(in)/security and where vulnerabilities lie. For example, baselines may include the need to have
full understanding of ice coverag
e to understand food web dynamics; an increased utilization of
traditional knowledge applied to under ice currents to gain a better understanding of salmon
distribution; or for an increase effort to be applied to establishing food web models that move
beyo
nd one
-
dimensional energy transfers, incorporating abiotic vulnerabilities and/or the human
dimension. The project will contribute to our understanding of the pressures to traditional food
resources and communities that are resulting from climate changes a
nd increased human
presence and development in the Arctic.


Three objectives will be met within this project: 1) provide an understanding of Arctic food
security, from an Inuit perspective; 2) provide a tool to assess food security across both cultural
an
d environmental systems; 3) identify what will need to be monitored in order to create action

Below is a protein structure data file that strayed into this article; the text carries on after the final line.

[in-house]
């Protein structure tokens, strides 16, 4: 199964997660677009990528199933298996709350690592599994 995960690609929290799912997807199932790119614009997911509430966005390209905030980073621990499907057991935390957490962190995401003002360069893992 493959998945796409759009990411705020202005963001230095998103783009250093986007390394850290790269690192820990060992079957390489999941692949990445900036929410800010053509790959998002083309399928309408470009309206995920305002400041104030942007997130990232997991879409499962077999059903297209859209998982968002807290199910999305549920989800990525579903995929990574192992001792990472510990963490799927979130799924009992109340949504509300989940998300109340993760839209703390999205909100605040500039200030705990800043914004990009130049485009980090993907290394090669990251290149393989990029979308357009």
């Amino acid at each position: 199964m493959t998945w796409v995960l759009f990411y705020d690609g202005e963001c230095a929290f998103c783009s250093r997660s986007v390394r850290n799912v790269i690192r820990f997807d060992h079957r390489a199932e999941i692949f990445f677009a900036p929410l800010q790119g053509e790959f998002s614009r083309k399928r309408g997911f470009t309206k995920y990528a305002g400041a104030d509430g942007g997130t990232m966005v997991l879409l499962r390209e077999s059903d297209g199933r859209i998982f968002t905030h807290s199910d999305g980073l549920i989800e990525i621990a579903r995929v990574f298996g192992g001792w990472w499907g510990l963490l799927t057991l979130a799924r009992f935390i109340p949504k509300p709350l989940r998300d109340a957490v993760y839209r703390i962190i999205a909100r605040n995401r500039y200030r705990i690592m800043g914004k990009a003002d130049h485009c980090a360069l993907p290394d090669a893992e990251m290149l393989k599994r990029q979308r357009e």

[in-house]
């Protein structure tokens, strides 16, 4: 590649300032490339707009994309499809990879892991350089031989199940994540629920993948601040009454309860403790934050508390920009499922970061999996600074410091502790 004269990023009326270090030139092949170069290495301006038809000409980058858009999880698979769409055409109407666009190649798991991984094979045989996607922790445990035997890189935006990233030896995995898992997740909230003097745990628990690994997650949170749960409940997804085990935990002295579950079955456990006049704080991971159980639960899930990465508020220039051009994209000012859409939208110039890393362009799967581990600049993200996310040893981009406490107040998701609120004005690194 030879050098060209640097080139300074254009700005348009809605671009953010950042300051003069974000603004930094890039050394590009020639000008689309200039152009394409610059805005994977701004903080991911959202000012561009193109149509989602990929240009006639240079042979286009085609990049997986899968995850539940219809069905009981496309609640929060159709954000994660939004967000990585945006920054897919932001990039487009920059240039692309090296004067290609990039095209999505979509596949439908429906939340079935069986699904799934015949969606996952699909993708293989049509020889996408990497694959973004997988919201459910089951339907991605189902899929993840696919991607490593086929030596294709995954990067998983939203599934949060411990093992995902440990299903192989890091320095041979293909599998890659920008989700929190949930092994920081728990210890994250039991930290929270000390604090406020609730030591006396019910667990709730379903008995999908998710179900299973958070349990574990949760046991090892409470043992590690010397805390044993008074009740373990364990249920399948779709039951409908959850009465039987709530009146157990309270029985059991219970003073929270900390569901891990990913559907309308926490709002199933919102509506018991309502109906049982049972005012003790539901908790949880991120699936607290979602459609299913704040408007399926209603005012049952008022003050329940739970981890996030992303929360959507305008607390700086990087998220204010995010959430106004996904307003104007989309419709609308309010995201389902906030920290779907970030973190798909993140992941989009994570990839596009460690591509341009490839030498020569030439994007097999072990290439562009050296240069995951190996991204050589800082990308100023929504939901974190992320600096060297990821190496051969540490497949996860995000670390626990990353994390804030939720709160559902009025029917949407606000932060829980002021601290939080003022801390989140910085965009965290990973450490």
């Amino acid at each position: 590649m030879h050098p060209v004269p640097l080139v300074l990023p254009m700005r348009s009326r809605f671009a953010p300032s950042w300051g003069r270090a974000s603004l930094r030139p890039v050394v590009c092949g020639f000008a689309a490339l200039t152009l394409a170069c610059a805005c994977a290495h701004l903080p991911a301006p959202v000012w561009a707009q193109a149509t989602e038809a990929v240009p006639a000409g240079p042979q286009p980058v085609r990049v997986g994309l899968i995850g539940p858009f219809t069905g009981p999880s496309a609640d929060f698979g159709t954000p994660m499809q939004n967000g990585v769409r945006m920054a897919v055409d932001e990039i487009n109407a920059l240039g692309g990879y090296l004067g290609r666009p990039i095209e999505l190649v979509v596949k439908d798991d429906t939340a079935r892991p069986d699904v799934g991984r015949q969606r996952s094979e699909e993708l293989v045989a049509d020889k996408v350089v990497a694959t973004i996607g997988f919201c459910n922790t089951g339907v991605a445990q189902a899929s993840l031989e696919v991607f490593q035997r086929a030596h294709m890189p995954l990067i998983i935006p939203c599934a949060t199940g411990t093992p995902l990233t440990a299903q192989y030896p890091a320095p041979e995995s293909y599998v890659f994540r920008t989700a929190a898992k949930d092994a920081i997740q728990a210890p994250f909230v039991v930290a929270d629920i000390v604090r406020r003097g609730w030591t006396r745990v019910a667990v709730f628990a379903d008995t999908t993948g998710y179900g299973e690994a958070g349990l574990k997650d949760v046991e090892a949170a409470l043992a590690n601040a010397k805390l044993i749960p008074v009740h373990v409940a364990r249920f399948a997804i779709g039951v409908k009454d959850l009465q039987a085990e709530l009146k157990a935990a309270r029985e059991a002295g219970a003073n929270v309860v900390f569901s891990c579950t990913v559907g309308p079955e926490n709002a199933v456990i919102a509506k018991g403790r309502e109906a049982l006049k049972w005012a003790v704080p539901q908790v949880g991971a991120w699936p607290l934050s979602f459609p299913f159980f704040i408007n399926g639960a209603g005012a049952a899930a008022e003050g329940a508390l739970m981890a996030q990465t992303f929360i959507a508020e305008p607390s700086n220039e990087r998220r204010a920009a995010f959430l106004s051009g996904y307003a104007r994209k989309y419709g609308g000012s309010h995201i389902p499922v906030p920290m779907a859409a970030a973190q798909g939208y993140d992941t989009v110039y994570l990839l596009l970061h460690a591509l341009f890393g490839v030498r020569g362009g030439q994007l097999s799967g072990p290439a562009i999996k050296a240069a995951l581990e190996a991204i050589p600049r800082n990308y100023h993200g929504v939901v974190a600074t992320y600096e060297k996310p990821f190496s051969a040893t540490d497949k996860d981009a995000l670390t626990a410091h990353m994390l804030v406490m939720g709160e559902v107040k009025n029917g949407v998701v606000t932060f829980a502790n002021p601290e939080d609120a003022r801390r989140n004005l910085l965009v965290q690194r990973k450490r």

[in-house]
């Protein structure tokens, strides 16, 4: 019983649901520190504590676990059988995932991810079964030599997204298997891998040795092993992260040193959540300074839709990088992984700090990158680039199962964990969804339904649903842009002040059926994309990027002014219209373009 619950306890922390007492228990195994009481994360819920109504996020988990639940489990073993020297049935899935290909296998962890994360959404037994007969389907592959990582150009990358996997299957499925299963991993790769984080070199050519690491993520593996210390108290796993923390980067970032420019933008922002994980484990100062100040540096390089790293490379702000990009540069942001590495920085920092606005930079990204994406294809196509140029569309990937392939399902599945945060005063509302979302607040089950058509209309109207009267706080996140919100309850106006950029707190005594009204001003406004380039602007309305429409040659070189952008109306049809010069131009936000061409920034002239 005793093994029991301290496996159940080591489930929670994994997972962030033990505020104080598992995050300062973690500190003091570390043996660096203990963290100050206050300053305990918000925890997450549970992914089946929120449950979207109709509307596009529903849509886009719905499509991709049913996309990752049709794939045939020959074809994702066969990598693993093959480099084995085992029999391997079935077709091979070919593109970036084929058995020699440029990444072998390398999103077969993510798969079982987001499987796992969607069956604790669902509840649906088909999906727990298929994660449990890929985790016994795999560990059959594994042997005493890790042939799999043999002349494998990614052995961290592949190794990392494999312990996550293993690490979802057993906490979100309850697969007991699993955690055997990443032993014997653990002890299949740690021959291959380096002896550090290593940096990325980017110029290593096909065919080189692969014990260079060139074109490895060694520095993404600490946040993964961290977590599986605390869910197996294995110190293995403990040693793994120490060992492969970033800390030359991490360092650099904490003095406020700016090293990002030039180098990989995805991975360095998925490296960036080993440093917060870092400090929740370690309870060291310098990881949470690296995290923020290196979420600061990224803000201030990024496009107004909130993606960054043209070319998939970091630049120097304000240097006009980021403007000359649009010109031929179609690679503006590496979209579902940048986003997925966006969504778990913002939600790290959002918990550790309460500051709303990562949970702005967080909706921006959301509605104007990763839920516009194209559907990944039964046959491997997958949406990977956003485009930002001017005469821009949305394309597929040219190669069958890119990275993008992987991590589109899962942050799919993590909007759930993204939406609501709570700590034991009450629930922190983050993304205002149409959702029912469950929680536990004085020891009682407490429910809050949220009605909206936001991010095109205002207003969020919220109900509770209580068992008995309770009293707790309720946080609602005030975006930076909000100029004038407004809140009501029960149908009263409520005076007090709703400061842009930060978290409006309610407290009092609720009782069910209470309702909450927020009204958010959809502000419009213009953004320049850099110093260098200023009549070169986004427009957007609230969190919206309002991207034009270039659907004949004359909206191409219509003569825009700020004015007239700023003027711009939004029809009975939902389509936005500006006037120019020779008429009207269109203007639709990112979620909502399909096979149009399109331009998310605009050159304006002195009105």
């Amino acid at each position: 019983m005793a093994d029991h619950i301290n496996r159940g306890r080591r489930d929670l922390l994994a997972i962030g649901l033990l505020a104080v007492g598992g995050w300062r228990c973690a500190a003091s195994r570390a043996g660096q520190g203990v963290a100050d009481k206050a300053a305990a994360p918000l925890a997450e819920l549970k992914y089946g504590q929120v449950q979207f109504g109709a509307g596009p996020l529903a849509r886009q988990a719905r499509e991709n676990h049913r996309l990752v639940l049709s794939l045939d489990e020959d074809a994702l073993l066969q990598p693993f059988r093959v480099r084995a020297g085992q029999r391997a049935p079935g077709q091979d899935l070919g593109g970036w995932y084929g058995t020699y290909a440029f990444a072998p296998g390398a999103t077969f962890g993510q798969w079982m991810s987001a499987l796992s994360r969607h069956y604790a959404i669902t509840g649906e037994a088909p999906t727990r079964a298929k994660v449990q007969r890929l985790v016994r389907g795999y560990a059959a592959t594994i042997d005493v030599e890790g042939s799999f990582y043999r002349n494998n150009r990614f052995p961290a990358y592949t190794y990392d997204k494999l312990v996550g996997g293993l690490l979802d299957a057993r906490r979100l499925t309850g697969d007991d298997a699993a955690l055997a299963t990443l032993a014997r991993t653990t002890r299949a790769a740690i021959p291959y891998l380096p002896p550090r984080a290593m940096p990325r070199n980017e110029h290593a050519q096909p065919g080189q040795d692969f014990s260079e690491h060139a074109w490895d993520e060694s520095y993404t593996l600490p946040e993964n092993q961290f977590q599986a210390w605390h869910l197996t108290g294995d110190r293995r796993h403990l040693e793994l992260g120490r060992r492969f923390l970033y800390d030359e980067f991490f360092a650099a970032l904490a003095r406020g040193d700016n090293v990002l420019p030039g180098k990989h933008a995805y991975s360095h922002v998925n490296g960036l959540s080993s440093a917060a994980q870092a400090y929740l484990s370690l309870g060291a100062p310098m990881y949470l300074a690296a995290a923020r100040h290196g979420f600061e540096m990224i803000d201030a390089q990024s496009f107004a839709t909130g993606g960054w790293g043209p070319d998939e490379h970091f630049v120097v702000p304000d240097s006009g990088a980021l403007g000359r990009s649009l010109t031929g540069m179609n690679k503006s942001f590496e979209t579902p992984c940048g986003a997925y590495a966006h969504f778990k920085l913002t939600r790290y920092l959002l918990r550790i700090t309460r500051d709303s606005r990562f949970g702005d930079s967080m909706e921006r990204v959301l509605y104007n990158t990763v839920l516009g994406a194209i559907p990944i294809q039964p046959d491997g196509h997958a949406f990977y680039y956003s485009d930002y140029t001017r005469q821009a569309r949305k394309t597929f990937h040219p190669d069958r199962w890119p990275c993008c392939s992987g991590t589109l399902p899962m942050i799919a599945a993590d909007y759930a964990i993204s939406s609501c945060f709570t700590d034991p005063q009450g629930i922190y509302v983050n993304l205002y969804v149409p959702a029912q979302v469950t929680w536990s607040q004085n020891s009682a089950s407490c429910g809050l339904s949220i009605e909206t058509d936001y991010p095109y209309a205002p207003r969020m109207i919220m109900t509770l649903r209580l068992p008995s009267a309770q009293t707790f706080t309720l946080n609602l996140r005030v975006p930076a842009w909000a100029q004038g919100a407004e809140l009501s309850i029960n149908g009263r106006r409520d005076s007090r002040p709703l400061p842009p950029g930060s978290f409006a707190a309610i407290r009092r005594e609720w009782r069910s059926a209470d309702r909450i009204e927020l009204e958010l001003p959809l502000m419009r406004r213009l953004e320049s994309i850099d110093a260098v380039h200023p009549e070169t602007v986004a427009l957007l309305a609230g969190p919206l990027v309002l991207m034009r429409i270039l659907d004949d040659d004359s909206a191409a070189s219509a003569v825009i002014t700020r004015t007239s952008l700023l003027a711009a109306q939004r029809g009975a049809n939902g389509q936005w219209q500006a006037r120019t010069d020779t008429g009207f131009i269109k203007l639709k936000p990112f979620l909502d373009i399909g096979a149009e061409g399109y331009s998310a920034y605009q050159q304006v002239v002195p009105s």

plans. These objectives will be met through two phases. In the first phase Inuit perspectives and
TK will be sought and developed through semi
-
directive interview
, community meetings,
information gained from previous projects and regional workshops. In the second phase, the
developed framework will be shared with the Arctic Council with encouragement to conduct the
assessment throughout the entire Arctic.


The pro
ject timeline begins July 2012 and will finish in
September 2014
. Through this timeline
the
above objectives

will be accomplished through two phases:


The first phase will consist of data gathering in which

the community perspective and TK will be
sought